If the gardens at Powis Castle seem a delightful surprise today in deepest Wales, imagine how much more shocking they would have seemed 300 years ago.
In its early days the castle was approached from the east, not the west as it is today. The garden would have remained hidden until you arrived at the castle’s entrance up on the highest terrace. Suddenly you would look down and see the whole of the terraced garden laid out before you.
The garden you see today has its origins in the 1680s, when William Herbert, 1st Marquess of Powis (c.1626–96), employed architect William Winde to develop a series of terraces and formal grass slopes against the south-facing ridge below the Castle.
Winde had made a similar garden at Cliveden, Buckinghamshire, in the 1660s and was at this time working on Powis’ interiors.
In 1688 the 1st Marquess, a Catholic, fled to France with the exiled King James II and died there. His new garden in Wales lay unfinished until his son the 2nd Marquess (c.1665–1745), also named William Herbert, returned to Britain in 1703.
William began to work on the garden once more, this time with the help of Adrian Duval, a French gardener who was then working in Holland.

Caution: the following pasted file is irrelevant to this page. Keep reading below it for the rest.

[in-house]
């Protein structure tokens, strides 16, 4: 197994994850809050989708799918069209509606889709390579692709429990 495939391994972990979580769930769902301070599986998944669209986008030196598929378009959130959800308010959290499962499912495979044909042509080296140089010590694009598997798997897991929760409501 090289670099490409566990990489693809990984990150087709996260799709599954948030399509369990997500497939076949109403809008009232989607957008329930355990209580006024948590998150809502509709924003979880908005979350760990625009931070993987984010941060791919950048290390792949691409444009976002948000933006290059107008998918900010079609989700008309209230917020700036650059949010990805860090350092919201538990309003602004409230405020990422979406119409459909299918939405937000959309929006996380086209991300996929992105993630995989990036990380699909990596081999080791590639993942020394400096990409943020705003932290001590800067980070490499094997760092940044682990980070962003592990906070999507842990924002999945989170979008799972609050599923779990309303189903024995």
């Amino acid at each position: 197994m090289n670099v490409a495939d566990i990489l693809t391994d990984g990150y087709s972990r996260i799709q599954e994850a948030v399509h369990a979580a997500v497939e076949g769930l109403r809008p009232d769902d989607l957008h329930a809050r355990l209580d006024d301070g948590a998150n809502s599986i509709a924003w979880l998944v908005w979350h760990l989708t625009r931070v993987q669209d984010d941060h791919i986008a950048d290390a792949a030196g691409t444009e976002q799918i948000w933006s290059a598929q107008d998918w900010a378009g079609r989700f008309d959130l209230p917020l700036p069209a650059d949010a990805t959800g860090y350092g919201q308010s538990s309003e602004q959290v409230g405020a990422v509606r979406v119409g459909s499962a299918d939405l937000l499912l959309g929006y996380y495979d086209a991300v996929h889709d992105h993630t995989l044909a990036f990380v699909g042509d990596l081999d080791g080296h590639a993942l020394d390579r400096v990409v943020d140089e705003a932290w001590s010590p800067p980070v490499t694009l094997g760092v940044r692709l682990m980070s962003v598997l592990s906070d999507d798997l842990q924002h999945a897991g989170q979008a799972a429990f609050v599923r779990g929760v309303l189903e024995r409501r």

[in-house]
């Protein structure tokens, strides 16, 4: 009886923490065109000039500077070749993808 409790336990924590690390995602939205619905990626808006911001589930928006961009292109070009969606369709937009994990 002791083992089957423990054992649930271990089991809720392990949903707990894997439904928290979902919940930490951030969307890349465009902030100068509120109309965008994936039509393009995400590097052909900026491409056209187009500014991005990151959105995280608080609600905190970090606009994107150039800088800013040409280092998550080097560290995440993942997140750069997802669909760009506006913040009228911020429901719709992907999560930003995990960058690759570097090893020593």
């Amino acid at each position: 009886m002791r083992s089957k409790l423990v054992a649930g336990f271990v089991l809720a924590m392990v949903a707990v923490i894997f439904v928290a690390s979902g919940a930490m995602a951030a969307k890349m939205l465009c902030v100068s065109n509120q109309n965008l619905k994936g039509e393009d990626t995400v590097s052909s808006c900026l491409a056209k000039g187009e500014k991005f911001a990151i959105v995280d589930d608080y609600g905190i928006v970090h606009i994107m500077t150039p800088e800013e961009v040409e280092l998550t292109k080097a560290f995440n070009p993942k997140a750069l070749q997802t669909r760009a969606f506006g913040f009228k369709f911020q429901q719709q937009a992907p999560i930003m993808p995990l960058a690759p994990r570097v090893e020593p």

On the flat land at the foot of the terraces a water garden or Pleasure Ground in the Dutch style was created. The water garden covered as much land as the castle and terraces combined and must have been a spectacular sight.
You could have gazed across a Dutch water garden, up the Italian Renaissance-style terraces and above that to the ancient Castle backed by its medieval deer park. Ancient stood above modern in spectacular formal progression.
Lure of the landscape
In 1771 the garden made a new leap into contemporary fashion. This was a time when formal gardens throughout Britain were dug up in favour of more naturalistic landscape parks, of water, trees and green spaces, that came right to the door of the mansion.
The great proponent of the landscape movement was Lancelot ‘Capability’ Brown (1716–83), his work principally confined to England.
In Wales, his place was partly filled by William Emes (1730–1803) who was employed by Henry Arthur Herbert, 1st Earl of Powis (2nd creation), to make improvements to the estate.
He planted a ridge – the Wilderness – to the south of the Castle, which enclosed the terraces and the Dutch water garden, planting many of the fine oaks that survive to this day.
A multi-layered garden
Yet another layer of contemporary fashion now lay before the Castle. But whether gardens thrive or not depends on the interest of their owners at any particular moment, and by 1784 the 2nd Earl had let the terraces go to rack and ruin, in favour of life in London.